Reality: A spectrum sale would provide limited liquidity to fund operations, and may create additional challenges.

  • The timeframe for closing a spectrum sale would be at least six months after the definitive agreements are signed; would not improve liquidity prior to completion;
  • The gross proceeds of a spectrum sale will be reduced by the net present value of spectrum leases, taxes, and distributions; the remaining amount cannot be freely applied to fund operations, as it must be used to acquire replacement assets or repay debt;
  • There are restrictions on the total amount of spectrum that can be sold without Sprint's consent; and
  • Clearwire could end up in a worse position by selling a premium portfolio, as the remaining assets would be less desirable, and the sale may reduce potential future demand for our network.


The proposed transaction with Sprint provides a clear solution to the substantial funding gap Clearwire is facing. Absent the Sprint transaction, Clearwire's prospects of securing the $2-$4 billion in additional funding necessary to continue operations and the LTE build plan are highly uncertain. If the merger agreement terminates as a result of shareholders failing to approve the merger, the remaining Sprint funding would not be available, and without alternative sources of capital we would have to curtail or suspend substantially all of our TDD-LTE network build plan. In such case, we forecast that our cash and short-term investments would be depleted sometime during the first quarter of 2014.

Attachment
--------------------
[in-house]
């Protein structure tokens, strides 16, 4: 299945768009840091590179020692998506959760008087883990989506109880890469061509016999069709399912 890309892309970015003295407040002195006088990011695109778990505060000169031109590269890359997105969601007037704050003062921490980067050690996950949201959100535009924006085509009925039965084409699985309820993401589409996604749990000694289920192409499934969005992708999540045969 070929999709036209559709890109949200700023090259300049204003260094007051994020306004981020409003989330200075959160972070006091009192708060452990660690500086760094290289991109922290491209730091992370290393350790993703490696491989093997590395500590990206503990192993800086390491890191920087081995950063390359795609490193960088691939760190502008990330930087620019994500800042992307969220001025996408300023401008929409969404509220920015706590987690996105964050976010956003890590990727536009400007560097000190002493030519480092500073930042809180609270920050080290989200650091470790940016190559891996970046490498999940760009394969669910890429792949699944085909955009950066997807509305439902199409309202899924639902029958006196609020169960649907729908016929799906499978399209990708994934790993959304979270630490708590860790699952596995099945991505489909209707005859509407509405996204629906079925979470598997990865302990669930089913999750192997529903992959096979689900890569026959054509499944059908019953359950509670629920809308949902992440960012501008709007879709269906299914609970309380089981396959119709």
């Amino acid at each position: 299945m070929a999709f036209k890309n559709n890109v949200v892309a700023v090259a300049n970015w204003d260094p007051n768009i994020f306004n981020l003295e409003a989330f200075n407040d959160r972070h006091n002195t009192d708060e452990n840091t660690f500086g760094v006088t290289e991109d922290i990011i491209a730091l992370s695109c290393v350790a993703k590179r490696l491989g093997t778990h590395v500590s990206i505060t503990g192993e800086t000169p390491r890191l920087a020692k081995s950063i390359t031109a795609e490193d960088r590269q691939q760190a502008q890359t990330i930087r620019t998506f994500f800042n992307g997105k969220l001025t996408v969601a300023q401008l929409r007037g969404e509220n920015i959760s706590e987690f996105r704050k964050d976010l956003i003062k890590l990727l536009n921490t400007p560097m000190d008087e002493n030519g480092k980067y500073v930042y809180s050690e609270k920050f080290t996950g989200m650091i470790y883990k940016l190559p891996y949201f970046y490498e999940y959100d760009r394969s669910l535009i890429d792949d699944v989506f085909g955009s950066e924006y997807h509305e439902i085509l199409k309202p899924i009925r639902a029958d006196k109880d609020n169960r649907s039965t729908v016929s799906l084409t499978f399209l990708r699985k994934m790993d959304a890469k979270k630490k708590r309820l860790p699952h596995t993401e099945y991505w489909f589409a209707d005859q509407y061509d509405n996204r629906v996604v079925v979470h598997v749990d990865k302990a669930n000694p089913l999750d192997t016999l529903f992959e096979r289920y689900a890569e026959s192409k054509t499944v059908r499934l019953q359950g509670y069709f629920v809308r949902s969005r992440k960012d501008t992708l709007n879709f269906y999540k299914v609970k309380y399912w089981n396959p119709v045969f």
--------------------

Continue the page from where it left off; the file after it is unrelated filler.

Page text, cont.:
Equity analysts recognize Clearwire's liquidity constraints, and warn investors of the implications: *
  • " Shareholder disapproval of Sprint deal could result in a liquidity event ." – Jefferies, April 26, 2013  
  • " Delays Not Good for Clearwire: The concern is that the complicated scenario surrounding CLWR / Sprint / SoftBank / Dish could delay an ultimate conclusion for CLWR which, given its financial standing, would not be encouraging, in our view." – Stifel Nicolaus, April 25, 2013  
  • "If Clearwire had rejected Sprint's offer, it would not only have lost the only logical buyer of the company but also put its single largest revenue stream in jeopardy for the future." – Piper Jaffray, December 17, 2012  
  • "We believe this transaction is in the best interests of both shareholder bases, providing a substantial premium for Clearwire shareholders while finally putting the conflict between the firms to rest ...  Clearwire will no longer sit in an awkward position attempting to source additional financing while also building a viable business around the Sprint relationship."

– Morningstar, December 17, 2012

As previously stated, Clearwire believes that securing the additional financing to fund the standalone business plan would be challenging, expensive and highly dilutive to stockholders, if available at all. Moreover, Clearwire is required to obtain the consent of Sprint before entering into new financing arrangements other than those agreed to under the merger agreement.

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